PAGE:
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Life and death during lockdown

Funeral director Marco Vianello in the PPE he wore when removing bodies from homes. Photo: John Borren.

Being unable to hold your wife’s hand one last time was the harsh reality of life during lockdown for many families.

One man at a Bethlehem retirement village is living in an apartment and his wife was in the hospital section when she died.

He was unable to see her in her final moments and even after her death because of the lockdown restrictions.

Legacy Funerals funeral director Marco Vianello retells one of many stories he has about the situations he has experienced since the COVID-19 alert levels began.

“I've been married for six months and I just think if I had been with my wife for 60 years and you can't hold her hand that one last time, that's just wrong. It's just totally wrong.”

He says the restrictions have been necessary and Legacy followed the protocols strictly but it was the complete opposite of everything he is used to as a funeral director.

“There is so much I could say about lockdown, how bizarre it was, just the total opposite of what we do.

“The number one thing in our job is relationships and lockdown just prevented that completely.

“Thankfully families were so incredibly understanding of what was going on.”

During the four week lockdown, funeral directors were unable to meet with families in person and funeral services could not be held.

Marco says they often held a small service or committal for a person with just himself and another funeral director that was recorded or live streamed for the family.

“In my honest opinion lockdown was not dignified for the deceased and not dignified for the families, it was a necessity.”

When removing a body, funeral directors had to wear personal protection equipment including a gown, gloves, mask and shoe covers and no one else could be present in the room during Level 4.

Marco says that was hard because families didn’t get to see their face or shake their hand.

“We didn't get to do all those little things that show people they're giving us their most precious taonga. It felt very sterile.

“Our job is to help the living and be a guardian for the deceased.”

To ensure Legacy always had staff available they split the teams between their two sites at Pyes Pa and Woodhill in Otumoetai.

“If one of us got sick and had a case or something, we could all isolate and we still had another team ready to go.”

Three months to get home

Another reality for some people was that their loved one passed away in another country during restrictions and border closures which made repatriation or getting ashes home incredibly difficult.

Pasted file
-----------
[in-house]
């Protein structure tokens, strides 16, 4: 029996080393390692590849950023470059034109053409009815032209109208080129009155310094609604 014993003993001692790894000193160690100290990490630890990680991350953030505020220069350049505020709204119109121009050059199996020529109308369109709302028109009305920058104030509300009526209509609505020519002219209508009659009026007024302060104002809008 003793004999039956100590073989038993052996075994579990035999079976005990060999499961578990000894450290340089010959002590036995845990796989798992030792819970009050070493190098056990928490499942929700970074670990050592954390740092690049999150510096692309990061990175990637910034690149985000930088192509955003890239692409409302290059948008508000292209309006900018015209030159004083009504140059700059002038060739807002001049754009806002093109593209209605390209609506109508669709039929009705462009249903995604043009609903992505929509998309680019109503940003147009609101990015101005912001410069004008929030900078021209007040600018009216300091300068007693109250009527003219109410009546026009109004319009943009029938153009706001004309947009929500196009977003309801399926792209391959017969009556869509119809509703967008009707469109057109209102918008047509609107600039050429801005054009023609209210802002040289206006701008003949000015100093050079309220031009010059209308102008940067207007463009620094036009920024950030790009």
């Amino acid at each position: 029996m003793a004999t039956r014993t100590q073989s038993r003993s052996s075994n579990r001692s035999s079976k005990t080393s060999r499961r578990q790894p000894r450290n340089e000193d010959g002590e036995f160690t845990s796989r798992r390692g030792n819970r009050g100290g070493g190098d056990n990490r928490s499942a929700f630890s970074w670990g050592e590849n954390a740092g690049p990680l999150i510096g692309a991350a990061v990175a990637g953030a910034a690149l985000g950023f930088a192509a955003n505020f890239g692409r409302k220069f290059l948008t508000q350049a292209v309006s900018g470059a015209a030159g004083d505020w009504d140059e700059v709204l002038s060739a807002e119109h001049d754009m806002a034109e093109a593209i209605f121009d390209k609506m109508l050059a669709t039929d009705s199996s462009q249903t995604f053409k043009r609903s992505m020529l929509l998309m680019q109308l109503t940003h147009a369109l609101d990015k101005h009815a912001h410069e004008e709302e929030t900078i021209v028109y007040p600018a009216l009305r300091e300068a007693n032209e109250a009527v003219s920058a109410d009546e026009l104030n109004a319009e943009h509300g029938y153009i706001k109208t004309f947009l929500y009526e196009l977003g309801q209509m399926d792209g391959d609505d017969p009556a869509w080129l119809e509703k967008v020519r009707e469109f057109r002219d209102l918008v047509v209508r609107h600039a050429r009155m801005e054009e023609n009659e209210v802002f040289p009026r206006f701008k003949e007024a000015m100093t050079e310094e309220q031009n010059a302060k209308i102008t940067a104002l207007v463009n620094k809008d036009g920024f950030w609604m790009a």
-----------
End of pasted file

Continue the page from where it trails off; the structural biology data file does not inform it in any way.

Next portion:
Marco dealt with a man from Vanuatu who was in Tauranga for the kiwifruit season and he died just a week after arriving, in early March.

It takes about seven to 10 days to prepare a person’s body and all the documents for repatriation, says Marco.

They had a small service at church in Te Puke and on the day the man’s flight was meant to leave Marco got a call to say Vanuatu has closed its borders and cancelled all flights.

This left them unsure what to do next because everyone was uncertain when the borders would open.

After about six weeks the family decided they would bury the man in New Zealand just outside of Hastings because cremation is not an option culturally.

Marco says it was nice for him to be buried there because they knew someone in the area but he was also concerned that it was a long way for family to travel if they ever made the trip from Vanuatu.

The ultimate goal was to get the man home.

“There were a whole lot of agencies involved and there was growing frustration from everybody because everybody wanted him to be in Vanuatu.

“It's awful to think that somebody that's been here for a week would have to be buried here.”

A few days before the burial, Marco got a call to say the Ministry of Foreign Affairs and Trade would be doing a repatriation and trade flight to Vanuatu because of the cyclone that hit in April.

Once all the paperwork was organised there was another call to say the plane couldn’t fly and after another couple of false starts the man was flown home last Thursday, around three months after he died.

“The family were incredibly thankful to everybody, they didn't care about the delay, they were just happy that he was coming home.

“It was quite emotional when he went, you've got this person here for months and we we've been entrusted to look after this deceased gentleman and we never imagined it was going to be for so long.

“It's a real privilege and obviously this lockdown period, I think it's been challenging for everyone.”

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